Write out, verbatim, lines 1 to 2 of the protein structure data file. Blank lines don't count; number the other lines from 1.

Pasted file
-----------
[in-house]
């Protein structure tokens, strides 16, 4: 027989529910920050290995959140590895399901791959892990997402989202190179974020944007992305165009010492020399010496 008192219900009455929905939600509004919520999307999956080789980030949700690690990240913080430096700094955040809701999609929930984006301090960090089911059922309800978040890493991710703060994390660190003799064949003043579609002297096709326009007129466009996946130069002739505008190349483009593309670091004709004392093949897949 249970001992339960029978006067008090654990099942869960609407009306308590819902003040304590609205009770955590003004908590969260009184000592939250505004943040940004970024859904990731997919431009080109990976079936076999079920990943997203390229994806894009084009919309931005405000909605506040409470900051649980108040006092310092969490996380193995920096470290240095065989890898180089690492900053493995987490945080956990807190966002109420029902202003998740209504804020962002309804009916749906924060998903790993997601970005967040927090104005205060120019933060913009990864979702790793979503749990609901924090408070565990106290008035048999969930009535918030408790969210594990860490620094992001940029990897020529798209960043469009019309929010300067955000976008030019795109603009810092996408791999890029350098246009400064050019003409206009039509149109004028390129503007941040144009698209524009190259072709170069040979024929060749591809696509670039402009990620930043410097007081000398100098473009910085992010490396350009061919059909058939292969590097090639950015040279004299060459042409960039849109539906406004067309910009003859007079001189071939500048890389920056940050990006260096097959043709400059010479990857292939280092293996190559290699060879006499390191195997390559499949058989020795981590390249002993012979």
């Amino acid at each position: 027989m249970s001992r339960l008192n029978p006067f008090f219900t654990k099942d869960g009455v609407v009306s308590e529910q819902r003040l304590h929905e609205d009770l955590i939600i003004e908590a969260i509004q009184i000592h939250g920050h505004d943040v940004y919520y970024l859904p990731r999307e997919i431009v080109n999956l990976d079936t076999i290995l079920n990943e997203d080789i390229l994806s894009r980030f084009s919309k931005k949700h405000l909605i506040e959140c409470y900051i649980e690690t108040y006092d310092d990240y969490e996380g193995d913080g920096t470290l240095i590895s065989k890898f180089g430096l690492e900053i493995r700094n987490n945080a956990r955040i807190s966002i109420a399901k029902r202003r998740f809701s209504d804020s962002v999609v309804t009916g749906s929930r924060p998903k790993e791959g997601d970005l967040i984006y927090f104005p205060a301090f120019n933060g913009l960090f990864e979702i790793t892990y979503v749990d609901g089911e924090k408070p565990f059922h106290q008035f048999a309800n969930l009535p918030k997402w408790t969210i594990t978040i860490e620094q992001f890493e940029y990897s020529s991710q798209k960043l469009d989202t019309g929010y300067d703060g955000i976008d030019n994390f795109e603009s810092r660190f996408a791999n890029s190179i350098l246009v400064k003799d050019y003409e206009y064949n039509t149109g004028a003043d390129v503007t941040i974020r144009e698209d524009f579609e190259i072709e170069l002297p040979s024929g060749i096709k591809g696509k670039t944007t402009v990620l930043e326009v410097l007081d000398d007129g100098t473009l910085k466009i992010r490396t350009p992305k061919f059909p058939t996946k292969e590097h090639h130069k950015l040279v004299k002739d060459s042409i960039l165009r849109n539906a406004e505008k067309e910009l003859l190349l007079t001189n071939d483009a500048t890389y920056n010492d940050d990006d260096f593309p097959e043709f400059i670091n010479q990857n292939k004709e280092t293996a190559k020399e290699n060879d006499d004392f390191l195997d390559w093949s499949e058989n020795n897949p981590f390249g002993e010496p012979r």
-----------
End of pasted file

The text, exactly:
[in-house]
């Protein structure tokens, strides 16, 4: 027989529910920050290995959140590895399901791959892990997402989202190179974020944007992305165009010492020399010496 008192219900009455929905939600509004919520999307999956080789980030949700690690990240913080430096700094955040809701999609929930984006301090960090089911059922309800978040890493991710703060994390660190003799064949003043579609002297096709326009007129466009996946130069002739505008190349483009593309670091004709004392093949897949 249970001992339960029978006067008090654990099942869960609407009306308590819902003040304590609205009770955590003004908590969260009184000592939250505004943040940004970024859904990731997919431009080109990976079936076999079920990943997203390229994806894009084009919309931005405000909605506040409470900051649980108040006092310092969490996380193995920096470290240095065989890898180089690492900053493995987490945080956990807190966002109420029902202003998740209504804020962002309804009916749906924060998903790993997601970005967040927090104005205060120019933060913009990864979702790793979503749990609901924090408070565990106290008035048999969930009535918030408790969210594990860490620094992001940029990897020529798209960043469009019309929010300067955000976008030019795109603009810092996408791999890029350098246009400064050019003409206009039509149109004028390129503007941040144009698209524009190259072709170069040979024929060749591809696509670039402009990620930043410097007081000398100098473009910085992010490396350009061919059909058939292969590097090639950015040279004299060459042409960039849109539906406004067309910009003859007079001189071939500048890389920056940050990006260096097959043709400059010479990857292939280092293996190559290699060879006499390191195997390559499949058989020795981590390249002993012979």